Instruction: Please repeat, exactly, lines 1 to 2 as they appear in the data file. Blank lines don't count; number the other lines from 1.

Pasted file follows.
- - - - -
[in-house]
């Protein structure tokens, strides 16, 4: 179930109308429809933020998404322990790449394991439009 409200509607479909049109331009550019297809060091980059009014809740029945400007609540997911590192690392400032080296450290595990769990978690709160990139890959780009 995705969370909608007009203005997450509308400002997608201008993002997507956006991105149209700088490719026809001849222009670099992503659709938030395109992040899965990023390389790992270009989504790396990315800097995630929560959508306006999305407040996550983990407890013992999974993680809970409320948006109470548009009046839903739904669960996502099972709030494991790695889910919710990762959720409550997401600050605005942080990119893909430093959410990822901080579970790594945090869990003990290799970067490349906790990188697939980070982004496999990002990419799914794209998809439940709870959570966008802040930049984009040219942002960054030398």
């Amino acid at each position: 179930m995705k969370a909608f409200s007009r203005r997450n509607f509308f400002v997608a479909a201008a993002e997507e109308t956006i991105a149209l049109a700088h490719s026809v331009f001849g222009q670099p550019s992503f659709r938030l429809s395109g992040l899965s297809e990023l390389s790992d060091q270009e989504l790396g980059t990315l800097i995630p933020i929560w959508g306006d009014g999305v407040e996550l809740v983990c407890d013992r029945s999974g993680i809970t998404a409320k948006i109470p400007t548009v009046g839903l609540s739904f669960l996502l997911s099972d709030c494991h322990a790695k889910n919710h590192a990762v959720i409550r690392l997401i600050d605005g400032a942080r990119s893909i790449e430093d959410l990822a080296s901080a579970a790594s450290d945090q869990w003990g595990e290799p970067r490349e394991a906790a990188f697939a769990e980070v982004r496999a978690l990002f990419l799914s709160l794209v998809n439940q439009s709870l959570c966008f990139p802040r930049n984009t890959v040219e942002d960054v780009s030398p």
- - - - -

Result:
[in-house]
């Protein structure tokens, strides 16, 4: 179930109308429809933020998404322990790449394991439009 409200509607479909049109331009550019297809060091980059009014809740029945400007609540997911590192690392400032080296450290595990769990978690709160990139890959780009 995705969370909608007009203005997450509308400002997608201008993002997507956006991105149209700088490719026809001849222009670099992503659709938030395109992040899965990023390389790992270009989504790396990315800097995630929560959508306006999305407040996550983990407890013992999974993680809970409320948006109470548009009046839903739904669960996502099972709030494991790695889910919710990762959720409550997401600050605005942080990119893909430093959410990822901080579970790594945090869990003990290799970067490349906790990188697939980070982004496999990002990419799914794209998809439940709870959570966008802040930049984009040219942002960054030398």